Author Topic: The "This Might Be A Stupid Question, But...." Thread  (Read 836988 times)

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Virg

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Re: The "This Might Be A Stupid Question, But...." Thread
« Reply #6630 on: January 21, 2013, 06:09:44 PM »
squeakers wrote:

"Under 32 degrees liquids freeze. Diet soda is very similar to water so will freeze near the same temp (30-32 degrees).. regular soda can stand temps a bit chillier but at 16 degrees will probably freeze too."

There are two things at work here that can change the situation.  Firstly, an enclosed garage that has contact with a house will generally not drop to the ambient outside temperature unless the door is open, so in 16 degree weather the interior of the garage is not likely to be nearly that cold.  Also, if you'll pardon the pun there are degrees of freezing to consider.  Soda in a can has to freeze hard, crystallizing all the way through to expend enough to deform the can or damage it.  Very near its freezing temperature, soda (even diet soda) tends to be slushy because it doesn't freeze uniformly until it's well below its base freezing temperature.  So given these two things, I wouldn't be concerned that soda in the car would freeze hard enough to burst.

Betelnut, the ultimate easy test for you is to go into your garage sometime when the weather is well below freezing.  If you can't see your breath, or if you don't have to scrape your windows when your car is in the garage, it's not likely that the inside temperature is below freezing.

Virg

jpcher

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Re: The "This Might Be A Stupid Question, But...." Thread
« Reply #6631 on: January 21, 2013, 06:17:21 PM »

Betelnut, the ultimate easy test for you is to go into your garage sometime when the weather is well below freezing.  If you can't see your breath, or if you don't have to scrape your windows when your car is in the garage, it's not likely that the inside temperature is below freezing.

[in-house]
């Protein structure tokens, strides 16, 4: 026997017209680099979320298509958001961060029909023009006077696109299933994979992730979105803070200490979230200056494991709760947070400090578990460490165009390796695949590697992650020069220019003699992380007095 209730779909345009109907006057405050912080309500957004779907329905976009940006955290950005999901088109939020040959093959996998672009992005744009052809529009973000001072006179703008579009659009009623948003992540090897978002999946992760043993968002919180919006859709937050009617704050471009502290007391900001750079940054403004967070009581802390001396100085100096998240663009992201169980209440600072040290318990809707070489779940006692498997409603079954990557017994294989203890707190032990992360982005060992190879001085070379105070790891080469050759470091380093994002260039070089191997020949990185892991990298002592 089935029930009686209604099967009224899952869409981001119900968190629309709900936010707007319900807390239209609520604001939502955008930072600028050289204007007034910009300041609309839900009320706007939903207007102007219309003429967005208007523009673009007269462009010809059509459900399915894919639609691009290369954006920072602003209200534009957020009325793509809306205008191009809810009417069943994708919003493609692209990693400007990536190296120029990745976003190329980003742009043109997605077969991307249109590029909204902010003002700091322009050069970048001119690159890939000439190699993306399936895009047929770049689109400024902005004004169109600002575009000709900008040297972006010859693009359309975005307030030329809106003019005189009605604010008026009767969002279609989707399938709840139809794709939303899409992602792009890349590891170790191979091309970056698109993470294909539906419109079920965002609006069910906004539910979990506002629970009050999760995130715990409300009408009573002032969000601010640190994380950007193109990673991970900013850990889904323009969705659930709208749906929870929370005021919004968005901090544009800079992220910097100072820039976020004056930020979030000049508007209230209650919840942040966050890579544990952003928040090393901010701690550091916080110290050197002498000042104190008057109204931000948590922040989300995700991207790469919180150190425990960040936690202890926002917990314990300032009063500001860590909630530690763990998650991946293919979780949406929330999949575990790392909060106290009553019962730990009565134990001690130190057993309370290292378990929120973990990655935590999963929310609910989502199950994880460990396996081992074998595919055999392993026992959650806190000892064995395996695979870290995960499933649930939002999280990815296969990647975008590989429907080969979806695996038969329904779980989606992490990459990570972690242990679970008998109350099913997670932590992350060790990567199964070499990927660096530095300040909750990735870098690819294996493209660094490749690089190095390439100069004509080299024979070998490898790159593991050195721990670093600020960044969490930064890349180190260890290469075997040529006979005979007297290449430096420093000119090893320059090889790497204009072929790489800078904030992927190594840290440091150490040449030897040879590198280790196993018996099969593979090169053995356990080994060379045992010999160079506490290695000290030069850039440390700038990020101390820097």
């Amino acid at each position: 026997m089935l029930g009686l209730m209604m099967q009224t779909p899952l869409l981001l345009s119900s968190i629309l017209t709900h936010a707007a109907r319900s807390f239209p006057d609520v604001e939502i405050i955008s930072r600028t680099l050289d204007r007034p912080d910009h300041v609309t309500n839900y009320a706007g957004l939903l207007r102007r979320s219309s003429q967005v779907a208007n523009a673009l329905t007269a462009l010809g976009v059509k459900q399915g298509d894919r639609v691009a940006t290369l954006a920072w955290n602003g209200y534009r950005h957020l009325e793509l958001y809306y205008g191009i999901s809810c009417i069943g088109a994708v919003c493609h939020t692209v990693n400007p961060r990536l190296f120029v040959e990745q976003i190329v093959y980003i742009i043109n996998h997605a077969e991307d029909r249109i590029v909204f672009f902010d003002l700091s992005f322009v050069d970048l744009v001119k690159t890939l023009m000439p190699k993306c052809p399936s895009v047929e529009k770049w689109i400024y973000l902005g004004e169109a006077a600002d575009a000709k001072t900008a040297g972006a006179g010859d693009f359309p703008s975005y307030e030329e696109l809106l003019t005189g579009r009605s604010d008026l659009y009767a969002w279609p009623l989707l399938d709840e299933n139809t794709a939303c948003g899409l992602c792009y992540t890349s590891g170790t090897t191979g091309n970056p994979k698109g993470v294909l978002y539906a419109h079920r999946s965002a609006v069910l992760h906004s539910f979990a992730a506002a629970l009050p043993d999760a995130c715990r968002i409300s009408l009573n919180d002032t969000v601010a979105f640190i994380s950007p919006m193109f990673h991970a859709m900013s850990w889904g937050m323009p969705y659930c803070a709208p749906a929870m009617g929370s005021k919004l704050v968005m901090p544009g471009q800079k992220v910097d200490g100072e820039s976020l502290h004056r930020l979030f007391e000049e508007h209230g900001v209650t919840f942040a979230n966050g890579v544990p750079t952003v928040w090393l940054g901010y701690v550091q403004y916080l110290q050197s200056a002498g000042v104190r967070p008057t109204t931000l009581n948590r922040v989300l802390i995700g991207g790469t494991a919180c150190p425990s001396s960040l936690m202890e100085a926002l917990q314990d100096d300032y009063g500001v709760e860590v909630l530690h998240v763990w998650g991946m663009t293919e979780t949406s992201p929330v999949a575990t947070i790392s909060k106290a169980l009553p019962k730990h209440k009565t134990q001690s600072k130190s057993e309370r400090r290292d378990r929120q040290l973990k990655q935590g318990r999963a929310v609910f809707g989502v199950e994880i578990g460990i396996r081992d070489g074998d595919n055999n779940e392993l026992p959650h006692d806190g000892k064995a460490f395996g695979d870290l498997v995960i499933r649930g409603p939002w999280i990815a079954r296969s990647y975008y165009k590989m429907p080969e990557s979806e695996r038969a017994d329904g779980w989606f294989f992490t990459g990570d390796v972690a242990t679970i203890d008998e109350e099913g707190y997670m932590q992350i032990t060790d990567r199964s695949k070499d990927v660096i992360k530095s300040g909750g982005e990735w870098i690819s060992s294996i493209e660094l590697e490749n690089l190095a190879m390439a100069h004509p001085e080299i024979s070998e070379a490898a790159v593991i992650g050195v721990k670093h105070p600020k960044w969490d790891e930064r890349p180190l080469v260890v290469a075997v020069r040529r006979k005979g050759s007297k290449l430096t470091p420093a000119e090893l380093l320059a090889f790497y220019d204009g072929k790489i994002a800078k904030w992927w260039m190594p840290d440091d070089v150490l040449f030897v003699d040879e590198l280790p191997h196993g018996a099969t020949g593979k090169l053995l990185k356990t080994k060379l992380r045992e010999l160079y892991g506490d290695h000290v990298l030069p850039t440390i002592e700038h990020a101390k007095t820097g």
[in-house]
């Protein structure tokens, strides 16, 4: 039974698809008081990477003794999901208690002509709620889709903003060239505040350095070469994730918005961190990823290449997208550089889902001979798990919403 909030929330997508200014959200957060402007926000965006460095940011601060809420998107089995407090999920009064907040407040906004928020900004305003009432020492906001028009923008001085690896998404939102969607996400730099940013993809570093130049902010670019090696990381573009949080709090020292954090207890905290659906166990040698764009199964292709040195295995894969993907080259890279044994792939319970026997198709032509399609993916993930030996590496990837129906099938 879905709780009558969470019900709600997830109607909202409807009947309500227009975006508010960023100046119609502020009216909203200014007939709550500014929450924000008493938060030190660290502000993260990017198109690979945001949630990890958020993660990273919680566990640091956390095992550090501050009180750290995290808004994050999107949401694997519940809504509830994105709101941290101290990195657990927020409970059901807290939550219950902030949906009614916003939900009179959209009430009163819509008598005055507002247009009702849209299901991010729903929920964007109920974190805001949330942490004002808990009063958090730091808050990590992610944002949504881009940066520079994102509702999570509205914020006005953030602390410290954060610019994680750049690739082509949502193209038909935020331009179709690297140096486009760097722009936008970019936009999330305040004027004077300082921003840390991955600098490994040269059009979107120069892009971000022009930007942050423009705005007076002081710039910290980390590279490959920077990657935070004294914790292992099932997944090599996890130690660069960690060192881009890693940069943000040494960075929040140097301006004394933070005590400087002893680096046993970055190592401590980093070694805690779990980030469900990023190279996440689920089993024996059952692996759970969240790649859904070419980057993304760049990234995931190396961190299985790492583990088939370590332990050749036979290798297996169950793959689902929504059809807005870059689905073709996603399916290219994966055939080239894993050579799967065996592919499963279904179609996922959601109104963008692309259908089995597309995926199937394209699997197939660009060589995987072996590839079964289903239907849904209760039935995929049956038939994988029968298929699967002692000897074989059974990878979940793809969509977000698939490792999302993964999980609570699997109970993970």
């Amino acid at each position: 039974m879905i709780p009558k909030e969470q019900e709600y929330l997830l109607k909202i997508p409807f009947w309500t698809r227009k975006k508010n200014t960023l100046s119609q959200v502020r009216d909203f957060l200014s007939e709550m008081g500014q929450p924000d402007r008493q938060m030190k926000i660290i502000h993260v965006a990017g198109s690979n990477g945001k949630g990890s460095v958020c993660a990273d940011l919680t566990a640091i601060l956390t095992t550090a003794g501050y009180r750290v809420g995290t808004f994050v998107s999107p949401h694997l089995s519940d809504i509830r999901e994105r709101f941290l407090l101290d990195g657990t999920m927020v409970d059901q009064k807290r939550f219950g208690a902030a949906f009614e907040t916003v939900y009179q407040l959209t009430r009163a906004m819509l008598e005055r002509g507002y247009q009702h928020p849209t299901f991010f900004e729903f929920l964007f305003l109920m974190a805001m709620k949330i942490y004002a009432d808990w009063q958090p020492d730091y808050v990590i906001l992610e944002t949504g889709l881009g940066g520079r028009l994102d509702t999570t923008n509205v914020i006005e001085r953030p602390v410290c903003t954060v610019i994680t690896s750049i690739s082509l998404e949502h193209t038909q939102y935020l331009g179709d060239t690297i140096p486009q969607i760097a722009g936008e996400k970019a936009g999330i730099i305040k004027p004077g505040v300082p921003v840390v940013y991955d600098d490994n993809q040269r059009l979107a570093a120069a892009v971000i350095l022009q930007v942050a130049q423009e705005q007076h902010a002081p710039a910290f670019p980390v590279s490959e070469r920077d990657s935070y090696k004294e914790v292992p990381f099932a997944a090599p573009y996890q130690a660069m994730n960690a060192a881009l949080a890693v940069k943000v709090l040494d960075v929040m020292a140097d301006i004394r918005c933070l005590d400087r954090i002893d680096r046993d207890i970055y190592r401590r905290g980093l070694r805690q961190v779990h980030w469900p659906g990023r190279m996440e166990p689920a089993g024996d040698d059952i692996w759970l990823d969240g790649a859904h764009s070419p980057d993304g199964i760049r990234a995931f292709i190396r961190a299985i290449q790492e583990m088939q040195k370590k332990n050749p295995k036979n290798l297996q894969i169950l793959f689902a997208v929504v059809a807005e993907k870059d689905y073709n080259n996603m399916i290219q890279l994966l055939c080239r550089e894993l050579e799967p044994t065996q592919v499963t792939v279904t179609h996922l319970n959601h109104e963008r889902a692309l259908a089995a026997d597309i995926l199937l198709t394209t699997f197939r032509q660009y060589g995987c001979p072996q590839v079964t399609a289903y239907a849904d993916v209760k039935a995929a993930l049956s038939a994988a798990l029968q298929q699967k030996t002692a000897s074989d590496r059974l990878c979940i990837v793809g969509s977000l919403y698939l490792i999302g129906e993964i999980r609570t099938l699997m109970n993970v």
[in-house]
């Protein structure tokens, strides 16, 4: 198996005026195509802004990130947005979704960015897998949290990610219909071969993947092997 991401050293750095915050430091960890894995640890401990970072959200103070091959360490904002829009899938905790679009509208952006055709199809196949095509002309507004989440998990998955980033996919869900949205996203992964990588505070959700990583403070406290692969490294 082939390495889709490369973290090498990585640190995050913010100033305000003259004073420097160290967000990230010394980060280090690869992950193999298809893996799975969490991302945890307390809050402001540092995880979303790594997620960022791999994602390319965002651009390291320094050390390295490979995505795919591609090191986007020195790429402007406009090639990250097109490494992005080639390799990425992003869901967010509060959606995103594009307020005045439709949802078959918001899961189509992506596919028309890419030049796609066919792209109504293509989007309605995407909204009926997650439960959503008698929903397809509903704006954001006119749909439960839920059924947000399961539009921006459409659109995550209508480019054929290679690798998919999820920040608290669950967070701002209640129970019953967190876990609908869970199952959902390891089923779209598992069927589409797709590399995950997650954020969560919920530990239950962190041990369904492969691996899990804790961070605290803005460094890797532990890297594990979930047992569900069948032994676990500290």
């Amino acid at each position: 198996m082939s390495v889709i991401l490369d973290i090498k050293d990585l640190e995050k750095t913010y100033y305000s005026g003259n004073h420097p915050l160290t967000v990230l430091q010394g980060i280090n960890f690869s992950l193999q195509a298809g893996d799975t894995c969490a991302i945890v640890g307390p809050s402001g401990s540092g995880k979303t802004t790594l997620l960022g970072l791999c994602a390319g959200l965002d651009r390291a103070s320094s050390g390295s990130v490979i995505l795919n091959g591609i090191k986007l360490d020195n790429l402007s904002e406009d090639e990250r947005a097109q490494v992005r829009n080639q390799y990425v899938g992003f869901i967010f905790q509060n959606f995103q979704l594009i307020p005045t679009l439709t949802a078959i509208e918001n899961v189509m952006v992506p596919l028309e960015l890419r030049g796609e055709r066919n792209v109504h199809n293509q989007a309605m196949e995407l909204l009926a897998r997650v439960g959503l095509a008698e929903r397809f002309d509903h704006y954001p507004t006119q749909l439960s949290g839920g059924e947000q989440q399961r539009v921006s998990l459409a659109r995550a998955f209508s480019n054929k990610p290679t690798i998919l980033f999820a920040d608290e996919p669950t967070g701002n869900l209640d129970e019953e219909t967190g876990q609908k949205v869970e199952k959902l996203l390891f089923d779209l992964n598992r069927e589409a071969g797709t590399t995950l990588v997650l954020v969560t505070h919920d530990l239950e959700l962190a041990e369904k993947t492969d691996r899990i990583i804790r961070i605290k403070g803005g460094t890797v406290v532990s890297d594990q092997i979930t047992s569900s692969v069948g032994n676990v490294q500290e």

Virg

Or how about this for a test . . . leave one or two cans in the trunk, put the cans in a zip-lock for just in case. See what happens.

Outdoor Girl

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Re: The "This Might Be A Stupid Question, But...." Thread
« Reply #6632 on: January 21, 2013, 06:30:59 PM »
I've known forest firefighters who do anything and everything when the weather isn't conducive to fires.  One guy I know told me that he and his crew planted the town's flower boxes one spring when they started the season and there was little to no chance they'd get called out.  They didn't mind; it was better than sitting around.

A coworker's husband works forest fire crew.  He hates being on 'Red Alert' because it means they have to be at the base 24/7, can't go anywhere or even do a whole lot.  Playing cards gets old fast.

Taking away the soap opera aspects of everyone sleeping with everyone else  ;), I would think 'Chicago Fire' is reasonably accurate - they sit around, watching the game on TV, cooking, talking, going through the gear, etc., and drop everything when the bell rings.
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Re: The "This Might Be A Stupid Question, But...." Thread
« Reply #6633 on: January 21, 2013, 06:39:05 PM »
I've known forest firefighters who do anything and everything when the weather isn't conducive to fires.  One guy I know told me that he and his crew planted the town's flower boxes one spring when they started the season and there was little to no chance they'd get called out.  They didn't mind; it was better than sitting around.

A coworker's husband works forest fire crew.  He hates being on 'Red Alert' because it means they have to be at the base 24/7, can't go anywhere or even do a whole lot.  Playing cards gets old fast.

Taking away the soap opera aspects of everyone sleeping with everyone else  ;), I would think 'Chicago Fire' is reasonably accurate - they sit around, watching the game on TV, cooking, talking, going through the gear, etc., and drop everything when the bell rings.

I kind of suspect it is like my job in the sense that we are trained for what may happen, not necessarily what happens every day.  In the mean time, we do other aspects of the job and maintain/account for equipment.
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Betelnut

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Re: The "This Might Be A Stupid Question, But...." Thread
« Reply #6634 on: January 21, 2013, 06:41:26 PM »
squeakers wrote: